December 9, 2009
Good morning. Thank you Commissioner Sommers for chairing today’s meeting of the Global Markets Advisory Committee. This is my first GMAC meeting as Chairman, and I look forward to hearing from all of the Committee members. I also would like to thank David Wright from the European Commission for being here today. Last I saw David was in Brussels where I was honored to address the European Commission’s conference on over-the-counter derivatives reform. I look forward to continuing to work with David and the European Commission on a cooperative effort to bring comprehensive reform to the financial system to best protect the public.
Last year’s financial crisis was global in nature, and the response also must be global. In the United States, our legislative process is in full swing. This week, the House of Representatives is debating a regulatory reform package that introduces comprehensive reform to the over-the-counter derivatives markets. The Senate will have its own bill, and the CFTC will be ready to work with both chambers to help pass the most comprehensive and effective reform possible.
Fortunately, the United States is not alone in its push for comprehensive regulatory reform of the over-the-counter derivatives markets. In October, the European Commission announced a broad agenda to reform derivatives regulation. The European Commission’s plan includes many similar provisions to those being debated in Congress. The European Commission proposal includes a central clearing requirement, requires higher capital for customized over-the-counter derivatives transactions and mandates trading of all standardized products in regulated trading venues. It is encouraging that Europe and the United States are moving in the same direction regarding regulatory reform. Though we have different cultural and political circumstances, we have come together in a broad consensus on what needs to be done. Reform starts with bringing transparency to the opaque over-the-counter markets.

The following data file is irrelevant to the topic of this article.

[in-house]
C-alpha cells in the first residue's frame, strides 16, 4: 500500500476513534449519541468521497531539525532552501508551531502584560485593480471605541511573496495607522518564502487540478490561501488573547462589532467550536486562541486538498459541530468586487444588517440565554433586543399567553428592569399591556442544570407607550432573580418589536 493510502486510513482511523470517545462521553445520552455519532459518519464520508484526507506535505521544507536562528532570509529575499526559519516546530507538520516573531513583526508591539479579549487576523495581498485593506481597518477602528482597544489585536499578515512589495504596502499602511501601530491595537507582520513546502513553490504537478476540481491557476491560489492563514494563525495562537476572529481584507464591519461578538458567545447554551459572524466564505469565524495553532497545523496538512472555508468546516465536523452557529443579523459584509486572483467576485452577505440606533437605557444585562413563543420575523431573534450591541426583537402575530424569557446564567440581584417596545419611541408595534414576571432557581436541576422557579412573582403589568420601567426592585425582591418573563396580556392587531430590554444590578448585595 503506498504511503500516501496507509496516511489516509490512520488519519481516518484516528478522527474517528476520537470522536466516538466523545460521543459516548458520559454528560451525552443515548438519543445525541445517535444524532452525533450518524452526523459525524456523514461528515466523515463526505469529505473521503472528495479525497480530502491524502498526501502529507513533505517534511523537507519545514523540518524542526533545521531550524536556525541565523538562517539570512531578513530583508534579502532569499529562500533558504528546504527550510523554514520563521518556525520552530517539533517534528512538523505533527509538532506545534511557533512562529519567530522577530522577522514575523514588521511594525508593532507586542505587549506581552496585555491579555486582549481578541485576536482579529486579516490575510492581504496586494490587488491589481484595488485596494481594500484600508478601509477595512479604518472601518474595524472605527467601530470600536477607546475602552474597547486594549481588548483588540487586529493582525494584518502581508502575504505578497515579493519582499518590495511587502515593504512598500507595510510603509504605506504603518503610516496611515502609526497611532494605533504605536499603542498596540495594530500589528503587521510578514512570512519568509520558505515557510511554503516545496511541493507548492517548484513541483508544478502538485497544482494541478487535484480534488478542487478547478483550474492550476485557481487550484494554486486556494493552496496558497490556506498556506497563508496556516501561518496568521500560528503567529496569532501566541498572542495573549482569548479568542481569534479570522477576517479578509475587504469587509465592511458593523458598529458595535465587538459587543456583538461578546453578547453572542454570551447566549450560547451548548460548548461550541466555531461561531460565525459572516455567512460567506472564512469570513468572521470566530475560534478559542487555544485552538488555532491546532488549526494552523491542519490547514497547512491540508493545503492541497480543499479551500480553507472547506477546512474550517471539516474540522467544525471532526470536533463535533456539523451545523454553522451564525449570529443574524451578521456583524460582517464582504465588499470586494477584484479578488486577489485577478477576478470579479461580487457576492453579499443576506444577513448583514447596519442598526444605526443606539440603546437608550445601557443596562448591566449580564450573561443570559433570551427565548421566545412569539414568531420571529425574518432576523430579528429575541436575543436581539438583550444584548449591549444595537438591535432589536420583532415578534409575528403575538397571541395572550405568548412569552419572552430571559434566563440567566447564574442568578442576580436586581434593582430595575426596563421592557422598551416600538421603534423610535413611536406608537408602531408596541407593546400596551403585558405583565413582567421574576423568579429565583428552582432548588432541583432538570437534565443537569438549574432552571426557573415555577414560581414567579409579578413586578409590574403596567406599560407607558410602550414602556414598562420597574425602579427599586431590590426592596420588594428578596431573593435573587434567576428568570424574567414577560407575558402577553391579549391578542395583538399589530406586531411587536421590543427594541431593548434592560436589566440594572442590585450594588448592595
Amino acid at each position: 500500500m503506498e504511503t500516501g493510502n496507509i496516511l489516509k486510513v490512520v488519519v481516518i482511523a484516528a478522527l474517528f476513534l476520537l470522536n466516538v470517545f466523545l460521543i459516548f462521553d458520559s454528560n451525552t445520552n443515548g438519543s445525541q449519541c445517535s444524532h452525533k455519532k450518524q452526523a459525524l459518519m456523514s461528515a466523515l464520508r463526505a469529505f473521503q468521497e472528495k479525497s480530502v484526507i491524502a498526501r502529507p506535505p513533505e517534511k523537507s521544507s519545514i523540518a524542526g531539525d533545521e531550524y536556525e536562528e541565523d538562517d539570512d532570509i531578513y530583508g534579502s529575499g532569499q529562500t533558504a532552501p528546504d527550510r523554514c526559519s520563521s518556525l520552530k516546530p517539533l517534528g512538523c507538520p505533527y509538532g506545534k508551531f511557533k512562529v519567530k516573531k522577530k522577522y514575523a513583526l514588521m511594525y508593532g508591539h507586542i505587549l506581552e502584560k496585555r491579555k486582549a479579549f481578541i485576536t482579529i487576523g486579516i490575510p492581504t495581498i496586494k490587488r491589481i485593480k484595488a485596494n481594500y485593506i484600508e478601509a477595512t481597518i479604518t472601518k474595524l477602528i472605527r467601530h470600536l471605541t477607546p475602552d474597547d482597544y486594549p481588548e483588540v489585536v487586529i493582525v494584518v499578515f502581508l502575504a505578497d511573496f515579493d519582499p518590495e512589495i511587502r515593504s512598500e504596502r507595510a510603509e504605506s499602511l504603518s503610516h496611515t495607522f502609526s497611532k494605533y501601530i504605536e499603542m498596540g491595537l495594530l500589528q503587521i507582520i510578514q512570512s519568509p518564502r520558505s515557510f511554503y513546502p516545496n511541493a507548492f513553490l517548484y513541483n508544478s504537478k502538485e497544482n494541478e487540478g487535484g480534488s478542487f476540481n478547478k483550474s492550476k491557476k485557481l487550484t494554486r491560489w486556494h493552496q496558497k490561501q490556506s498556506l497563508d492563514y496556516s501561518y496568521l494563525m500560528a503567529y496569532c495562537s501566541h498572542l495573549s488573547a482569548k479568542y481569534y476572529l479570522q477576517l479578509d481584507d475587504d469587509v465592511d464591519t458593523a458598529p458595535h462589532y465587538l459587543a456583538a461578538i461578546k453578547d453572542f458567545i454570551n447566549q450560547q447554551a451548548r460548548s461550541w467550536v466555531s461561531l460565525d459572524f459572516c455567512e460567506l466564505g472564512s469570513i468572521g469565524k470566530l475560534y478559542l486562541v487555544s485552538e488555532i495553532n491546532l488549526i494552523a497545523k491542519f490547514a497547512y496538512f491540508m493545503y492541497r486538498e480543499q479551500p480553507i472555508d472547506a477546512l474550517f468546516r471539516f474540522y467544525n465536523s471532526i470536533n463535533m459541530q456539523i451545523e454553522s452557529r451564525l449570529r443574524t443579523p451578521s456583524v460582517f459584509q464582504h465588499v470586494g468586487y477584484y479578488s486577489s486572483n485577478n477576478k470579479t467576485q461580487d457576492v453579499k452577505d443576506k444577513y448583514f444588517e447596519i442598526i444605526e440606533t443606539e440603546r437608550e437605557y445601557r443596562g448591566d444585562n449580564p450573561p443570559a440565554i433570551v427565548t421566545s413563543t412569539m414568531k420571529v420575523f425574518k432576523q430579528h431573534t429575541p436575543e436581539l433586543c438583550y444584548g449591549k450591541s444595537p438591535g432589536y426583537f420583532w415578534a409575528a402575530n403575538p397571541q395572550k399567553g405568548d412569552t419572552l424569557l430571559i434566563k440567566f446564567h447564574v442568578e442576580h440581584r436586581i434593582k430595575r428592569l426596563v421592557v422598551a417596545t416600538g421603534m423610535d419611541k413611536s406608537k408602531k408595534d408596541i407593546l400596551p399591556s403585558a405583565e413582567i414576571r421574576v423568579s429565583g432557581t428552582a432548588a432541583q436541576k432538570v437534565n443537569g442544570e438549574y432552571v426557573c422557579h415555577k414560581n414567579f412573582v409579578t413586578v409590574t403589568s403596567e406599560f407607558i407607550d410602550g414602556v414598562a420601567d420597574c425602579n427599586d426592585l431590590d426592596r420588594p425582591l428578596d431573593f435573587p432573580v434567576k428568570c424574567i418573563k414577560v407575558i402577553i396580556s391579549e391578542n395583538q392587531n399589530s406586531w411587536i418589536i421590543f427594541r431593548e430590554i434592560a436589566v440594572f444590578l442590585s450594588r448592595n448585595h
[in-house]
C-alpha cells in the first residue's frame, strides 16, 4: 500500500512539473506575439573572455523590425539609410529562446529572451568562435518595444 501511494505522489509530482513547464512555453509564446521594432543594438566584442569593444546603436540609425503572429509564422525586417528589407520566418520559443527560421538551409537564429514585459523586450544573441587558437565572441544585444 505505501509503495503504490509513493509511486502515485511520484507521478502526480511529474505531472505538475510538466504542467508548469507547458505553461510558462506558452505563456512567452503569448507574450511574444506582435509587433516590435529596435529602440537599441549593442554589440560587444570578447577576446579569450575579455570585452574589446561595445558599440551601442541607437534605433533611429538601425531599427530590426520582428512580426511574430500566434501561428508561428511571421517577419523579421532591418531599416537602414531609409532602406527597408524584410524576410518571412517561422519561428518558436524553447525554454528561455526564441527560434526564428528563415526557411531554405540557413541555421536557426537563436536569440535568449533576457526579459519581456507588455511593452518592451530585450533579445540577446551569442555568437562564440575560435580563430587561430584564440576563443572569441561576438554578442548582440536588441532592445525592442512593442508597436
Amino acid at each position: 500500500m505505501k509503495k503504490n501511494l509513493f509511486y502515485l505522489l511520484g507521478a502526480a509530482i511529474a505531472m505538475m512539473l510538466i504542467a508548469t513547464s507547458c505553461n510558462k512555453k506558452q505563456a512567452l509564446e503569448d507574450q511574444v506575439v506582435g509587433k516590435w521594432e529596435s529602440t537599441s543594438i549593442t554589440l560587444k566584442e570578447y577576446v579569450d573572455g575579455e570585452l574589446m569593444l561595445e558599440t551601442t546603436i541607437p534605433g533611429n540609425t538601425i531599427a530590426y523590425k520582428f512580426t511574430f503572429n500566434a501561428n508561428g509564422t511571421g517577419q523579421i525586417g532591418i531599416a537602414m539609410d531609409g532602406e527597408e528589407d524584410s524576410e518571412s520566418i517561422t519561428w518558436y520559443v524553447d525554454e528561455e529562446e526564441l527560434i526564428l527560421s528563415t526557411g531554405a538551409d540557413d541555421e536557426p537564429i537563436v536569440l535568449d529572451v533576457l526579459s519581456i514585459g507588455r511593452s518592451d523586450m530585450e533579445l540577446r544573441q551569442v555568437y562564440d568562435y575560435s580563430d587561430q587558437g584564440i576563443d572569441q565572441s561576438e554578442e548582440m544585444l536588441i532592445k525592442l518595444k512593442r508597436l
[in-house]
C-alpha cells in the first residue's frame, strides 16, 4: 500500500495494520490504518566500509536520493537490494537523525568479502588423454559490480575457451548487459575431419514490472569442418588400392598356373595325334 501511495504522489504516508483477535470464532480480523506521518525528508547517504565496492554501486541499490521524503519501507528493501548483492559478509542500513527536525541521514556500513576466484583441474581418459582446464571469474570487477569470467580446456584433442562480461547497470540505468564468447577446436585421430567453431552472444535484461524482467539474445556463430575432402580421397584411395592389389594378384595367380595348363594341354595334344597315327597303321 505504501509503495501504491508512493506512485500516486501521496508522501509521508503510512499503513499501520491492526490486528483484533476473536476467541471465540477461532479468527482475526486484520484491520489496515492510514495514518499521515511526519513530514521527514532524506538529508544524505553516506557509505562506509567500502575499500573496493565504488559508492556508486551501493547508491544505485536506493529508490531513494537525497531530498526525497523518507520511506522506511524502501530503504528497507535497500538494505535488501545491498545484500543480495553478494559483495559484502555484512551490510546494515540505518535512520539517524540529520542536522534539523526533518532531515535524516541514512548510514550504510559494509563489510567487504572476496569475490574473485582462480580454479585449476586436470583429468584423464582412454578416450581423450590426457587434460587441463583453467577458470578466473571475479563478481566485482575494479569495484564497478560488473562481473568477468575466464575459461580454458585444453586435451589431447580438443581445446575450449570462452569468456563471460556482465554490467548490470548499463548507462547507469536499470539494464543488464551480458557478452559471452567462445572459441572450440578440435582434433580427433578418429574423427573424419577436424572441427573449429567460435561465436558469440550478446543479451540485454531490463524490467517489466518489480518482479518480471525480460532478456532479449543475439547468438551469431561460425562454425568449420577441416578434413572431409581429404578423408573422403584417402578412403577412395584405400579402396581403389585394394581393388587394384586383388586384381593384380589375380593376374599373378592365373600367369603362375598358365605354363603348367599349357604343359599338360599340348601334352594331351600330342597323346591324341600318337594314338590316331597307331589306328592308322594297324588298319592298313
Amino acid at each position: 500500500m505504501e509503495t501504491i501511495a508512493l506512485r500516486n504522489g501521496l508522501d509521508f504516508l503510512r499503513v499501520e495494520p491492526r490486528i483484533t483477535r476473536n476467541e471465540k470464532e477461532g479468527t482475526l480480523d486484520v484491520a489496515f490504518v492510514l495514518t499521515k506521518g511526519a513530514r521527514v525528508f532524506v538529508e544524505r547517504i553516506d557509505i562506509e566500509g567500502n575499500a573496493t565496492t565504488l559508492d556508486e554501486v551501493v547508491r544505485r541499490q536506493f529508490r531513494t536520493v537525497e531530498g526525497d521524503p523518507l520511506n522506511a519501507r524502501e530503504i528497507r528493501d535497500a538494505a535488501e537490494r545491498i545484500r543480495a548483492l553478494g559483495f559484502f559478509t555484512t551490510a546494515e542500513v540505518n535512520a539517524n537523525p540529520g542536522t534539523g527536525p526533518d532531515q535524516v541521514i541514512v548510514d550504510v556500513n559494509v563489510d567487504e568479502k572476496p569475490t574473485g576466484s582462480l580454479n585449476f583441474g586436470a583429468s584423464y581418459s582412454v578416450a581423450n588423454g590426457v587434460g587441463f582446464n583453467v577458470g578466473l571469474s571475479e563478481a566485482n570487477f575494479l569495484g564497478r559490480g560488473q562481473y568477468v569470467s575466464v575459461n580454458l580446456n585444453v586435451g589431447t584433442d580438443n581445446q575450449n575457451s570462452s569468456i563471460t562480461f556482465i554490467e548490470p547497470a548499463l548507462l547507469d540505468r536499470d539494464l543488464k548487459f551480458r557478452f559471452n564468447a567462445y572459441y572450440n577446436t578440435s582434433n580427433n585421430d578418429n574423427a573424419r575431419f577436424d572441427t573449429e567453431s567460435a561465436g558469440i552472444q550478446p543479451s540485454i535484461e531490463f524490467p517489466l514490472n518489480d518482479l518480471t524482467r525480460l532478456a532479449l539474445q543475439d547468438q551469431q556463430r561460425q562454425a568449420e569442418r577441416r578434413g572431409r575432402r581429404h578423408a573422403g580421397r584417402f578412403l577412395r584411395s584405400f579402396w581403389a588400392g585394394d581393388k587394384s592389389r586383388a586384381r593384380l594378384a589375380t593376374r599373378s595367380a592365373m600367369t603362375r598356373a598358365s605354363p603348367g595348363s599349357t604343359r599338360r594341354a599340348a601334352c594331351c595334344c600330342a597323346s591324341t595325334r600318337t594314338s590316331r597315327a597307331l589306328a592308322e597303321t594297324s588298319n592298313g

Economists have for decades recognized that market transparency benefits the public. If derivatives users knew what others were paying to enter into similar contracts, they would receive better pricing on their transactions. A municipality could better decide whether or not to hedge an interest rate risk based upon the reported pricing from the broader market. Would investors buy 100 shares of their favorite stock if they were not allowed to know the last price at which those shares sold? Would you buy an apple at the supermarket if the price was kept private? While the bill before the House would subject Wall Street banks to a transparency requirement when trading with each other, those same Wall Street banks would be exempt when trading with many of their customers. As Congress continues to debate regulatory reform of over-the-counter derivatives, I believe it is critical that exemptions from mandatory trading requirements for standardized transactions be closed.
During today’s meeting, I look forward to hearing the participants’ views on global financial regulatory reform. Specifically, I’d like to hear the Committee’s thoughts on the progress of regulatory reform both in the United States and abroad. I have heard from some of the organizations represented around this table that the United States should not reform our regulatory regime until foreign regulators reform theirs. To the contrary, I believe that if we don’t act to reform our regulatory system, others will fail to act as well. I look forward to hearing Committee members’ thoughts on this and other very important issues.
Again, I’d like to thank my fellow Commissioners and Global Markets Advisory Committee members for participating in today’s meeting. I look forward to learning from the presenters and having a good dialogue on the most important issues facing global financial regulatory reform. Thank you again Commissioner Sommers for calling this meeting.
Last Updated: June 10, 2010